The surf vibe is another example of I, Valiance ‘putting in whatever because it feels good’. Matias says “I love the late 1950s early 60s aesthetic in general and that surfy rock aesthetic. Plus there’s something super crimey and villainy about that as well.” It’s Matias’ own varied experiences with music that inspire these seemingly contrasting sounds to show up together. For example, being Latin American and growing up with genres like reggaeton, Matias was inspired to translate it into a heavy song. He sums it up by saying “It’s good to represent where we come from but there’s also no rules to this shit. We basically do whatever we feel like.”
Whatever We Feel Like / Whatever Creativity Feels Like
This ‘whatever we feel like’ stance isn’t driven by apathy or rebellion, nor even from a place of taking the piss – even though they definitely have fun with what they create. It comes from a place of surrendering to what is essentially an I, Valiance perspective of life, and an escape from the hyper-structured existences operating in society.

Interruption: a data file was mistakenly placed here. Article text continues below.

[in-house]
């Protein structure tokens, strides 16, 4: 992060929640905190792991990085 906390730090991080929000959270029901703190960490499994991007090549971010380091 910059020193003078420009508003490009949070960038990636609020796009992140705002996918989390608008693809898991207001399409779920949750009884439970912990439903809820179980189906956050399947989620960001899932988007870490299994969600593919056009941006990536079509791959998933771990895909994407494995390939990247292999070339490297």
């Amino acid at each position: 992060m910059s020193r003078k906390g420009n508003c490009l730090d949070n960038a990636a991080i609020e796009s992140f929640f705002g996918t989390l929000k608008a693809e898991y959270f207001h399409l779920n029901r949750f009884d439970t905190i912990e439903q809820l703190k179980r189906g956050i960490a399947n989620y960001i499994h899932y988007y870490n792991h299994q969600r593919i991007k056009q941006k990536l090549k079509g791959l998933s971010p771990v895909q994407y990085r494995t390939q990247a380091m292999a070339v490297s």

Matias refers to Tyler, The Creator as an important inspiration to how he approaches creativity. He sees Tyler as just following his own creative flow, even if it’s not understood, noticing how people are “always trying to figure it out, instead of just bathing in it and letting it be what it is.” As myself being one who ‘always tries to figure it out’, I couldn’t resist exploring this further with Matias, and in the process gained some insight into how he operates as a creator which flows into what we hear in I, Valiance’s music.